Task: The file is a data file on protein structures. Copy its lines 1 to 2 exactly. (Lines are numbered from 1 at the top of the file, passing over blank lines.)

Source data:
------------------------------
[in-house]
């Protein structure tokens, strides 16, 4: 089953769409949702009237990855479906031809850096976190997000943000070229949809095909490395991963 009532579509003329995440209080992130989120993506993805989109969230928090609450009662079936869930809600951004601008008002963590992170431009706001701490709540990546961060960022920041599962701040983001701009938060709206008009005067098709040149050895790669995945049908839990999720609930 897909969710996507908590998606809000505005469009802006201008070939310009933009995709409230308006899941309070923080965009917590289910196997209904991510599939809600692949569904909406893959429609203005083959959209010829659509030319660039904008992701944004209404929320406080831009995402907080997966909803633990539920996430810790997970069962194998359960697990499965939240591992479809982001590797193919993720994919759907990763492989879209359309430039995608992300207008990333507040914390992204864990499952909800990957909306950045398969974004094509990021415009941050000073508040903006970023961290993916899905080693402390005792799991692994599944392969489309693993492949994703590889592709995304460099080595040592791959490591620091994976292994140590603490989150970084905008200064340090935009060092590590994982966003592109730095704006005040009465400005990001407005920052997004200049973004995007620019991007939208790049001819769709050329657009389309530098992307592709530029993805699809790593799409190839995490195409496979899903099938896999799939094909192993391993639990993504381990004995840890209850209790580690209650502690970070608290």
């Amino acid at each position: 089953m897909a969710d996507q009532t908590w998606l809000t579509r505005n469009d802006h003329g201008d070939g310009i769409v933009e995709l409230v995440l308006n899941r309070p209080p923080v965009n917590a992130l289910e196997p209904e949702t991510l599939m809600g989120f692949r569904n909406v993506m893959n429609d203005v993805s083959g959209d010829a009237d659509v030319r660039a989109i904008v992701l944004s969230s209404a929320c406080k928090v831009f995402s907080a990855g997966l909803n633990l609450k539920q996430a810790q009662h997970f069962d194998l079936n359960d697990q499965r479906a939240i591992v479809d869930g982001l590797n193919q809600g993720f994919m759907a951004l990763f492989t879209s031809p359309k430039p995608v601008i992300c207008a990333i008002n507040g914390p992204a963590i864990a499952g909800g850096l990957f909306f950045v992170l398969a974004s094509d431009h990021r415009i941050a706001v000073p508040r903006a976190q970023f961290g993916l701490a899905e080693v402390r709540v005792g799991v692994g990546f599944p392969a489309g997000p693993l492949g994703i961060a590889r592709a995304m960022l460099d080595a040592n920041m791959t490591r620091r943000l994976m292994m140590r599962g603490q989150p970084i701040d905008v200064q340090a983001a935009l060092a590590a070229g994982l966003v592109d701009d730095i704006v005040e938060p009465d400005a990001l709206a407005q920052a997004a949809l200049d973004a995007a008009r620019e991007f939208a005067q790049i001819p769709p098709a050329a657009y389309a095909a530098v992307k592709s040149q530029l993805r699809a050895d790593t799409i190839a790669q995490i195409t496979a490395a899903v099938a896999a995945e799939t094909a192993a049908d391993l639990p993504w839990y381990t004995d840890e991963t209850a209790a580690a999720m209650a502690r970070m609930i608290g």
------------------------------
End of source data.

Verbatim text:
[in-house]
């Protein structure tokens, strides 16, 4: 089953769409949702009237990855479906031809850096976190997000943000070229949809095909490395991963 009532579509003329995440209080992130989120993506993805989109969230928090609450009662079936869930809600951004601008008002963590992170431009706001701490709540990546961060960022920041599962701040983001701009938060709206008009005067098709040149050895790669995945049908839990999720609930 897909969710996507908590998606809000505005469009802006201008070939310009933009995709409230308006899941309070923080965009917590289910196997209904991510599939809600692949569904909406893959429609203005083959959209010829659509030319660039904008992701944004209404929320406080831009995402907080997966909803633990539920996430810790997970069962194998359960697990499965939240591992479809982001590797193919993720994919759907990763492989879209359309430039995608992300207008990333507040914390992204864990499952909800990957909306950045398969974004094509990021415009941050000073508040903006970023961290993916899905080693402390005792799991692994599944392969489309693993492949994703590889592709995304460099080595040592791959490591620091994976292994140590603490989150970084905008200064340090935009060092590590994982966003592109730095704006005040009465400005990001407005920052997004200049973004995007620019991007939208790049001819769709050329657009389309530098992307592709530029993805699809790593799409190839995490195409496979899903099938896999799939094909192993391993639990993504381990004995840890209850209790580690209650502690970070608290």